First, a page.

A

12

After determining that the scene is safe, the FIRST step in approaching a patient is to: A) determine the chief complaint. B) ask the patient his or her name. C) ascertain the age of the patient. D) introduce yourself to the patient.

D

13

Asking the patient about the date, time, location, and events surrounding the current situation will enable you to: A) rapidly formulate a working diagnosis and prepare a care plan. B) determine if the patient is alert to person, place, time, and event. C) quickly rule out a life-threatening cause of the patient's problem. D) determine if the patient's problem is medical or trauma in nature.

B

14

When a patient presents with two seemingly unrelated complaints, it is MOST important for the paramedic to determine: A) if the two complaints are related. B) when each of the complaints began. C) which complaint has a higher priority. D) the patient's past medical history.

C

15

The history of present illness is defined as: A) the reason why the patient called EMS in the first place. B) a chronologic account of the patient's signs and symptoms. C) your perception of the severity of the patient's condition. D) a past medical problem that is causing the chief complaint.

B

16

Which of the following questions would be of LEAST pertinence when trying to determine a patient's current health status? A) "Are your mother and father still living?" B) "Are your immunizations up to date?" C) "Are you currently taking any prescription medicines?" D) "Do you have a history of any specific diseases in your family?"

A

17

More often than not, the paramedic will form his or her general impression of a patient based on: A) baseline vital signs and SAMPLE history. B) a rapid, systematic head-to-toe assessment. C) conditions found in the primary assessment. D) the initial presentation and chief complaint.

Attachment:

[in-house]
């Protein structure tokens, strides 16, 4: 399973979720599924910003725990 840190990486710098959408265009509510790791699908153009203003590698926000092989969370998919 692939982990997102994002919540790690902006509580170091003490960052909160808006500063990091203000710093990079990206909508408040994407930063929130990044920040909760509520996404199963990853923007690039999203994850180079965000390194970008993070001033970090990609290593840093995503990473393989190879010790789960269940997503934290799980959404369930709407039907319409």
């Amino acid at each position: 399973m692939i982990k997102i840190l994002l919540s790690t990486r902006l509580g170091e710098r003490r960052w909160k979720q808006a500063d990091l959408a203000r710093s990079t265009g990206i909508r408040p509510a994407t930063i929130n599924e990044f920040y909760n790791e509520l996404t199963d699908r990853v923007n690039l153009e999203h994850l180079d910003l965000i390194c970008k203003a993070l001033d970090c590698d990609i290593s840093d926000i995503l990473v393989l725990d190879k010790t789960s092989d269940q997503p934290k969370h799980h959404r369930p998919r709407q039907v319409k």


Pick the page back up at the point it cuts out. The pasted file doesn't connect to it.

D

18

Your patient will MOST likely develop a good first impression of you if you: A) look and act professional and confident. B) tell him or her that everything will be okay. C) address him or her as "dear" or "honey." D) quickly determine his or her chief complaint.

A

19

Working to ensure a patient's privacy, confidentiality, and comfort level will: A) make the patient feel comfortable in disclosing personal information to you. B) leave no doubt in the patient's mind that you are truly a professional caregiver. C) establish positive patient rapport and encourage honest, open communication. D) help you gain the trust of the patient's family more than the trust of the patient.

C

20

The paramedic should address a patient: A) by using the patient's formal name. B) as the patient wishes to be addressed. C) by the patient's first name whenever possible. D) in a manner that the paramedic deems most professional.

B

21

Using casual nicknames can be especially problematic when: A) the patient is a male who was involved in an assault. B) assessing geriatric patients who fear losing their independence. C) the patient is critically ill or injured and is semiconscious. D) cultural differences exist between the patient and the paramedic.

D

22

EMS providers who read off a list of questions to the patient to fill in all the blanks on the run report: A) usually provide the most competent patient care. B) tend to make little or no eye contact with the patient. C) are in the best position to establish good patient rapport. D) are reassuring the patient that he or she is not being ignored.

B

23

When transferring a geriatric patient from a hospital to an extended care facility, it is MOST important to: A) review the patient's transfer paperwork. B) document at least two full sets of vital signs. C) call a radio report to the extended care facility. D) presume that the patient will not wish to speak.

A

24

Paying attention, making eye contact, and repeating key information from the patient's answers are examples of: A) reflection. B) clarification. C) facilitation. D) interpretation.